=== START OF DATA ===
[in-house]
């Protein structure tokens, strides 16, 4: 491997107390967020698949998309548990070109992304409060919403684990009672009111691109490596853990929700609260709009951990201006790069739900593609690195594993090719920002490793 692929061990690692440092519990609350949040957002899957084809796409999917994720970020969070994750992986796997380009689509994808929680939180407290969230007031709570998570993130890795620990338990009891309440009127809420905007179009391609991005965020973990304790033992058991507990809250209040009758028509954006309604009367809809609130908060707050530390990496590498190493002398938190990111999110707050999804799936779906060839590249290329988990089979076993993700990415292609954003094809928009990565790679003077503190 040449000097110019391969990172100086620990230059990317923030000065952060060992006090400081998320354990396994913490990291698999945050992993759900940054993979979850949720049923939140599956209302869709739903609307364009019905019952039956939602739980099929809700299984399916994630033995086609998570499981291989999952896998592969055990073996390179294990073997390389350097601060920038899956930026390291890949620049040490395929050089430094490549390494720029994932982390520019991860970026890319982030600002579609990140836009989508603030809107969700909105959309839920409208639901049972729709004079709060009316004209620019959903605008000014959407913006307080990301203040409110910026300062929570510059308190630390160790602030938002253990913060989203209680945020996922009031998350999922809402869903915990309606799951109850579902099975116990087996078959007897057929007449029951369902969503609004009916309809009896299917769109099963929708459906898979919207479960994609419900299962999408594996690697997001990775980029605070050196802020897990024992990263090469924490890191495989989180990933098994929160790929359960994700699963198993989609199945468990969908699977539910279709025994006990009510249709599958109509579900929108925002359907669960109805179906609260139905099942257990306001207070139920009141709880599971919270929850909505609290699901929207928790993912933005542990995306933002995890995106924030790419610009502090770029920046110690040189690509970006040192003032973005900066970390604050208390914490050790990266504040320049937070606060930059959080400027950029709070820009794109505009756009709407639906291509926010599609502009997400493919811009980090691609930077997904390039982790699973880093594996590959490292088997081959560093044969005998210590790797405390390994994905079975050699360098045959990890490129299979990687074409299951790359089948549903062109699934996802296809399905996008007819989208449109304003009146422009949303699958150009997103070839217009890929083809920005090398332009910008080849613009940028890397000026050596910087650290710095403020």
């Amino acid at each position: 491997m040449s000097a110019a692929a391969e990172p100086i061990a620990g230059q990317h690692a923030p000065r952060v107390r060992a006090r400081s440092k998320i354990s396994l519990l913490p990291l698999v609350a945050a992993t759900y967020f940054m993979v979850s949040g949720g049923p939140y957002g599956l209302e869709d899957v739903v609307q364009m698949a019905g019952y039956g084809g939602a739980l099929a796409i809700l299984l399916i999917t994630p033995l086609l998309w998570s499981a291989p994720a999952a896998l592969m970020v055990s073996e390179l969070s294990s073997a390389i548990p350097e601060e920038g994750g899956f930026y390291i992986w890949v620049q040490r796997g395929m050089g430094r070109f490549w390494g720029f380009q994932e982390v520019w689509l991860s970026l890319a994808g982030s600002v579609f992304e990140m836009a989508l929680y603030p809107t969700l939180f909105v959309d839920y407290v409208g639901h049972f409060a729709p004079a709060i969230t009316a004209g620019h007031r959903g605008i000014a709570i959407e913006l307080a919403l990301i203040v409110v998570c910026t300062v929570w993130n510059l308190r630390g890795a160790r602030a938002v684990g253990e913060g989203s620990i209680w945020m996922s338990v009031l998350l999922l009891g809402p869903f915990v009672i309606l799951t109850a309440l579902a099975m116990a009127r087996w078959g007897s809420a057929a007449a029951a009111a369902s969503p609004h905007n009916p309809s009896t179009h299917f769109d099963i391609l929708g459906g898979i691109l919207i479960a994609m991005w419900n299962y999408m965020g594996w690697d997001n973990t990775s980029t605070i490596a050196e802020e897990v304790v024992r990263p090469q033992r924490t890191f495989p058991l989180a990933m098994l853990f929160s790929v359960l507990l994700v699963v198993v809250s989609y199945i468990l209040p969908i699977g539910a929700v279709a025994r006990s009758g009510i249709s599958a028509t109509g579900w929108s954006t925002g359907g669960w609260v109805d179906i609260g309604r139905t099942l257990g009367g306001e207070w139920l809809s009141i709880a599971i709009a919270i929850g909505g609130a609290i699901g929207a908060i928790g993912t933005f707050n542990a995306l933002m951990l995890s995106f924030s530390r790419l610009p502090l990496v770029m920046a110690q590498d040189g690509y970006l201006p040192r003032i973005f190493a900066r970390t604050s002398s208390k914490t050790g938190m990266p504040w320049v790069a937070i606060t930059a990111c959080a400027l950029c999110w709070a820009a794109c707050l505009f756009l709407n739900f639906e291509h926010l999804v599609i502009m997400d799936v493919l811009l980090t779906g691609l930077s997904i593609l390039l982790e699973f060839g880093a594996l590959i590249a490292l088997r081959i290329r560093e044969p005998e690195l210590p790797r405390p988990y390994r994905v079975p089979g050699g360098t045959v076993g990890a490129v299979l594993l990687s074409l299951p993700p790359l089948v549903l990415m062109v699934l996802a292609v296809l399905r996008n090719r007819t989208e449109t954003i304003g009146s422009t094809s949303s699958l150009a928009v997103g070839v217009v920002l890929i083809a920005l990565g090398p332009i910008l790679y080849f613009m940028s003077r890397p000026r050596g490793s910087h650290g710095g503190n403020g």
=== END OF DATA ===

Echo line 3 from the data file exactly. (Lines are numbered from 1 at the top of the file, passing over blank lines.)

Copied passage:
């Amino acid at each position: 491997m040449s000097a110019a692929a391969e990172p100086i061990a620990g230059q990317h690692a923030p000065r952060v107390r060992a006090r400081s440092k998320i354990s396994l519990l913490p990291l698999v609350a945050a992993t759900y967020f940054m993979v979850s949040g949720g049923p939140y957002g599956l209302e869709d899957v739903v609307q364009m698949a019905g019952y039956g084809g939602a739980l099929a796409i809700l299984l399916i999917t994630p033995l086609l998309w998570s499981a291989p994720a999952a896998l592969m970020v055990s073996e390179l969070s294990s073997a390389i548990p350097e601060e920038g994750g899956f930026y390291i992986w890949v620049q040490r796997g395929m050089g430094r070109f490549w390494g720029f380009q994932e982390v520019w689509l991860s970026l890319a994808g982030s600002v579609f992304e990140m836009a989508l929680y603030p809107t969700l939180f909105v959309d839920y407290v409208g639901h049972f409060a729709p004079a709060i969230t009316a004209g620019h007031r959903g605008i000014a709570i959407e913006l307080a919403l990301i203040v409110v998570c910026t300062v929570w993130n510059l308190r630390g890795a160790r602030a938002v684990g253990e913060g989203s620990i209680w945020m996922s338990v009031l998350l999922l009891g809402p869903f915990v009672i309606l799951t109850a309440l579902a099975m116990a009127r087996w078959g007897s809420a057929a007449a029951a009111a369902s969503p609004h905007n009916p309809s009896t179009h299917f769109d099963i391609l929708g459906g898979i691109l919207i479960a994609m991005w419900n299962y999408m965020g594996w690697d997001n973990t990775s980029t605070i490596a050196e802020e897990v304790v024992r990263p090469q033992r924490t890191f495989p058991l989180a990933m098994l853990f929160s790929v359960l507990l994700v699963v198993v809250s989609y199945i468990l209040p969908i699977g539910a929700v279709a025994r006990s009758g009510i249709s599958a028509t109509g579900w929108s954006t925002g359907g669960w609260v109805d179906i609260g309604r139905t099942l257990g009367g306001e207070w139920l809809s009141i709880a599971i709009a919270i929850g909505g609130a609290i699901g929207a908060i928790g993912t933005f707050n542990a995306l933002m951990l995890s995106f924030s530390r790419l610009p502090l990496v770029m920046a110690q590498d040189g690509y970006l201006p040192r003032i973005f190493a900066r970390t604050s002398s208390k914490t050790g938190m990266p504040w320049v790069a937070i606060t930059a990111c959080a400027l950029c999110w709070a820009a794109c707050l505009f756009l709407n739900f639906e291509h926010l999804v599609i502009m997400d799936v493919l811009l980090t779906g691609l930077s997904i593609l390039l982790e699973f060839g880093a594996l590959i590249a490292l088997r081959i290329r560093e044969p005998e690195l210590p790797r405390p988990y390994r994905v079975p089979g050699g360098t045959v076993g990890a490129v299979l594993l990687s074409l299951p993700p790359l089948v549903l990415m062109v699934l996802a292609v296809l399905r996008n090719r007819t989208e449109t954003i304003g009146s422009t094809s949303s699958l150009a928009v997103g070839v217009v920002l890929i083809a920005l990565g090398p332009i910008l790679y080849f613009m940028s003077r890397p000026r050596g490793s910087h650290g710095g503190n403020g």